Until 1920, if someone died in
this area, the family had to handle all the details. No
undertaker was available. You could purchase a coffin at J.B.
Brown’s Hardware Store, Sebring, load it into your wagon or
truck and transport it home. Then you had to dress the body and
place it in the coffin and carry it to the local cemetery for
place of burial.
All this had to be done within a day, since there was no embalming. You had no time for visitation, long services,
transporting the body to another place or holding it for several days until out-of-town family members arrived.
In 1920, J. Ross Blythe, an embalmer and funeral director from Indiana, came to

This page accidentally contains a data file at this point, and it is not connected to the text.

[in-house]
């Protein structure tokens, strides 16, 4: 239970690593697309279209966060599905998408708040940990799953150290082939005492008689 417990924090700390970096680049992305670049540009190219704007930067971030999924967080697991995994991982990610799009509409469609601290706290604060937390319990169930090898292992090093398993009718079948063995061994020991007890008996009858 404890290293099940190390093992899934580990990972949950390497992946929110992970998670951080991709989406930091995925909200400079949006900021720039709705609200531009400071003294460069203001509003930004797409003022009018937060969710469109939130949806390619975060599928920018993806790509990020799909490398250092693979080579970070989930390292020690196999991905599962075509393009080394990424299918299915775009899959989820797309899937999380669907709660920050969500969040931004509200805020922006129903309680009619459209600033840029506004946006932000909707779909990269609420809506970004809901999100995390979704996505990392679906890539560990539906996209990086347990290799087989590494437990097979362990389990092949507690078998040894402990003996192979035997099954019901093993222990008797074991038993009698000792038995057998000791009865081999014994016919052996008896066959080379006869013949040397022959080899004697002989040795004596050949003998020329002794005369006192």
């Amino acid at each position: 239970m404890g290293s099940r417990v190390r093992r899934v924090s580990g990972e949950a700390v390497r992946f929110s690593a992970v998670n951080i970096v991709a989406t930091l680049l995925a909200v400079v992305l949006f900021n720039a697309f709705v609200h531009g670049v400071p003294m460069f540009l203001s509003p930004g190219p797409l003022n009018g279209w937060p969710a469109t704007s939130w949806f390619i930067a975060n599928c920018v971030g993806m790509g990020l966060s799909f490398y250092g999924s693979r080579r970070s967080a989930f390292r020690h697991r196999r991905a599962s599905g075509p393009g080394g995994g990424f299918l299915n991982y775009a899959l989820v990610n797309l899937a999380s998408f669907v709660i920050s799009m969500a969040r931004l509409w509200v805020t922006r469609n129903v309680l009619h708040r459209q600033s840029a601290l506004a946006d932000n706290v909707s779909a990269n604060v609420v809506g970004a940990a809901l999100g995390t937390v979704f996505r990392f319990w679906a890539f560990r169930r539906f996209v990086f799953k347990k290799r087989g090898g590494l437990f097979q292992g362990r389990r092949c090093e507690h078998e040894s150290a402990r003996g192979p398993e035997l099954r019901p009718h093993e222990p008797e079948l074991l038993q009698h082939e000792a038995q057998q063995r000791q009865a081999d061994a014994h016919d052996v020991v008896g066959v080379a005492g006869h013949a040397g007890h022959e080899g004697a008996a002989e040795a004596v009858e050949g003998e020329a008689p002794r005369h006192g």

town. After receiving his state
license, he went to work for J.B. Brown and handled the embalming and funeral business.
But in 1924 the hardware business was sold to R.N. Durrance, who wanted nothing to do with funerals.
The next year, Jack Stephenson came to Sebring from Georgia, where he had been in the hardware and funeral business. He opened the Highlands Hardware Company and hired
In those days, most embalming was done at the homes of the deceased on a folding table brought to the house.
Once the embalming was completed, the body was dressed and placed in the casket.
Once in the casket, the body was taken to the parlor for visitation, with the funeral usually held within two days.
Funerals were held either at the home or at the church.